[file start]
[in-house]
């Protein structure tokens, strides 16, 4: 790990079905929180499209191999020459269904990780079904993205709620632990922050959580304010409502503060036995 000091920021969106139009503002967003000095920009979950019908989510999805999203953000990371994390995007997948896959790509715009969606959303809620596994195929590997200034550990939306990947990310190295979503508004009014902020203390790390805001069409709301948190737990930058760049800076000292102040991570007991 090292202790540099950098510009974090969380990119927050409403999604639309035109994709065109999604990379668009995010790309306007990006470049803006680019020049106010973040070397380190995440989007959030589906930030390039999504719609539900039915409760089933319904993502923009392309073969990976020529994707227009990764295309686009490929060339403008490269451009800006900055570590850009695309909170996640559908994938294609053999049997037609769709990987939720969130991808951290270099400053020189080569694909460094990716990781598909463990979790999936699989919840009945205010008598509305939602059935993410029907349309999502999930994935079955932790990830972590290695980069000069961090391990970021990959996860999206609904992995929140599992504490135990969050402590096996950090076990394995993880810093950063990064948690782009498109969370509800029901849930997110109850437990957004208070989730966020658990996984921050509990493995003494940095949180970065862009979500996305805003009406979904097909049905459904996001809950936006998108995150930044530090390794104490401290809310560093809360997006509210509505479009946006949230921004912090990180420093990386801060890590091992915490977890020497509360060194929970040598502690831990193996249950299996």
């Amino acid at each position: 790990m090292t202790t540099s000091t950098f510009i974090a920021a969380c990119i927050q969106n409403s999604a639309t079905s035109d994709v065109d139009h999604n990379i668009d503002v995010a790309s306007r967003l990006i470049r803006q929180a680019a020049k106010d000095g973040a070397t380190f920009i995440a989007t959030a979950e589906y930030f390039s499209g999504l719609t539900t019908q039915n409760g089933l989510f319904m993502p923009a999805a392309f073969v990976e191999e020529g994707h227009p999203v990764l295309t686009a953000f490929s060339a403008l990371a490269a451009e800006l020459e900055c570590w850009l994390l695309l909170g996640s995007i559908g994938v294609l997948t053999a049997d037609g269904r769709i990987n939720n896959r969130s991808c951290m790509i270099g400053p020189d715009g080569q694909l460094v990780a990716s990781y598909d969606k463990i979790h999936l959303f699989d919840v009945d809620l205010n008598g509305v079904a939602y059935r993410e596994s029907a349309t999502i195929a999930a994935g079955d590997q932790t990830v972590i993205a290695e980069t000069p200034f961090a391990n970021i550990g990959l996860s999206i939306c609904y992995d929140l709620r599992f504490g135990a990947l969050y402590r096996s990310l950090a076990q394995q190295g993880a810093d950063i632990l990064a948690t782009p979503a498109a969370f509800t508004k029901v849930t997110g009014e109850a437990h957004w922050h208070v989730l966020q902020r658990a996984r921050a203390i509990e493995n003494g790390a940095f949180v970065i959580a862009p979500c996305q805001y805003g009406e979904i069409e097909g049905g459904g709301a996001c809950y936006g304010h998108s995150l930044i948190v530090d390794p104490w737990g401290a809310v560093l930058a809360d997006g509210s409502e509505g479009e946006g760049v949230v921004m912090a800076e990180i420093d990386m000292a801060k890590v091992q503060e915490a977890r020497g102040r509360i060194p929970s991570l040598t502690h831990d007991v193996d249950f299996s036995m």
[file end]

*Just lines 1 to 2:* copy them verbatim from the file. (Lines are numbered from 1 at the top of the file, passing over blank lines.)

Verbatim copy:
[in-house]
């Protein structure tokens, strides 16, 4: 790990079905929180499209191999020459269904990780079904993205709620632990922050959580304010409502503060036995 000091920021969106139009503002967003000095920009979950019908989510999805999203953000990371994390995007997948896959790509715009969606959303809620596994195929590997200034550990939306990947990310190295979503508004009014902020203390790390805001069409709301948190737990930058760049800076000292102040991570007991 090292202790540099950098510009974090969380990119927050409403999604639309035109994709065109999604990379668009995010790309306007990006470049803006680019020049106010973040070397380190995440989007959030589906930030390039999504719609539900039915409760089933319904993502923009392309073969990976020529994707227009990764295309686009490929060339403008490269451009800006900055570590850009695309909170996640559908994938294609053999049997037609769709990987939720969130991808951290270099400053020189080569694909460094990716990781598909463990979790999936699989919840009945205010008598509305939602059935993410029907349309999502999930994935079955932790990830972590290695980069000069961090391990970021990959996860999206609904992995929140599992504490135990969050402590096996950090076990394995993880810093950063990064948690782009498109969370509800029901849930997110109850437990957004208070989730966020658990996984921050509990493995003494940095949180970065862009979500996305805003009406979904097909049905459904996001809950936006998108995150930044530090390794104490401290809310560093809360997006509210509505479009946006949230921004912090990180420093990386801060890590091992915490977890020497509360060194929970040598502690831990193996249950299996």